At the conclusion of round one from Saturday night’s heavyweight championship contest between Anthony Joshua and Alexander Povetkin, the former went to his stool with a gushing bloody nose. The damage came courtesy of a Povetkin uppercut, signaling to Joshua that he was in a real fight. Unlike his recent outings, Joshua responded with killer instinct and became the first man to stop Alexander Povetkin over seven tension-filled rounds.
On paper, the 39-year old Povetkin wasn’t viewed as a serious threat. But for observant fans, Povetkin giving AJ problems and arguably being ahead at the time of stoppage wasn’t surprising. In his extensive ring career, Povetkin had suffered only one defeat to then division kingpin Wladimir Klitschko (in a bout where Klitschko’s holding bordered on criminal). Outside of Klitchcko, Povetkin is the most experienced and accomplished fighter on Joshua’s resume.
Povetkin’s savvy showed quickly. He surprised Joshua with his timing on overhand right counters and nimble footwork to get inside with quick, short hooks. Those attributes had Joshua perplexed to conclude round one. From then on, Joshua fought off the backfoot and established distance with his longer reach. Still, Povetkin continually breached Joshua’s range with the overhand right.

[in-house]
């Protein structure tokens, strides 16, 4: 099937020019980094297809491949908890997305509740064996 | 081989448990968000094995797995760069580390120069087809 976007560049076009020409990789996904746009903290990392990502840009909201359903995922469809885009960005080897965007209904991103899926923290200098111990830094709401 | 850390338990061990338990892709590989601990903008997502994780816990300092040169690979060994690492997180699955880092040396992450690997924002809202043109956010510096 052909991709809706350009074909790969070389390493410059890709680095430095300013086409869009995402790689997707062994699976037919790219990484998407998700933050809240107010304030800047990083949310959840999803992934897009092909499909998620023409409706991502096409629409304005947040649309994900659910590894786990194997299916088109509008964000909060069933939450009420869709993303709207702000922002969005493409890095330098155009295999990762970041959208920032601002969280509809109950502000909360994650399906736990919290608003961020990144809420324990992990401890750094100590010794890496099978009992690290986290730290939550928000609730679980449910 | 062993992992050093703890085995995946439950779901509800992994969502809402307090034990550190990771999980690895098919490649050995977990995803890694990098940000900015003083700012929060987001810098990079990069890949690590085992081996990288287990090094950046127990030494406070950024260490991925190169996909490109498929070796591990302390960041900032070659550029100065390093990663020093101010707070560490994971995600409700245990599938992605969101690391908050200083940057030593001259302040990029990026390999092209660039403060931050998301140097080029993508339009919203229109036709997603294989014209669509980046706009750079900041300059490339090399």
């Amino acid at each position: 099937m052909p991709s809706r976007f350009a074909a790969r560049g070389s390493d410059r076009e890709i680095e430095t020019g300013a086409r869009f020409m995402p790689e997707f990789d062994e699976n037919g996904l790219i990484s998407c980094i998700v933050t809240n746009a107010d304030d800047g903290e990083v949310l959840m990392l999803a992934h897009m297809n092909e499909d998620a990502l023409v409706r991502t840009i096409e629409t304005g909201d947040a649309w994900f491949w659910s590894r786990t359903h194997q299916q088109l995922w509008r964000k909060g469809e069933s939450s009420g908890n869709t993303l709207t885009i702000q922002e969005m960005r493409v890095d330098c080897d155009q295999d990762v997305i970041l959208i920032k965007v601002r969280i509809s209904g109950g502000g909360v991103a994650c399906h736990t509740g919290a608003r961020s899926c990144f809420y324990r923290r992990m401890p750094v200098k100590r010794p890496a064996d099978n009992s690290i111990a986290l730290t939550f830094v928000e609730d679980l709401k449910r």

Gradually, Joshua began to read Povetkin’s tendencies. He would anticipate the overhand right and slip the shot or turn his head enough to blunt the impact. By the middle rounds, Joshua was controlling the distance and keeping Povetkin on the end of his jab and straight right.
In the seventh, a short right hand stunned Povetkin. Joshua pressed the action, landing sharp left hook followed by another straight right for the first knockdown. Povetkin rose but was quickly pummeled into the ropes for a simultaneous referee and corner stoppage.
Joshua has already booked April 13 at Wembley for his next fight. The only fight that makes sense from a fan perspective is the winner of the December fight between Deontay Wilder and Tyson Fury.
Business-wise, it may be a different story. Wilder and Joshua’s negotiations have been contentious over the last year. Should Fury win, the animosity between Frank Warren and Heard is well documented. And it stretches the imagination to believe Joshua vs. Wilder or Fury, our first heavyweight superfight in ages, would get the necessary buildup in a mere three months where rival promoters would need to coordinate.
The safe bet is we won’t see it summer 2019 at the earliest.
In the meantime, let’s see how Wilder and Fury hold up their end of the bargain.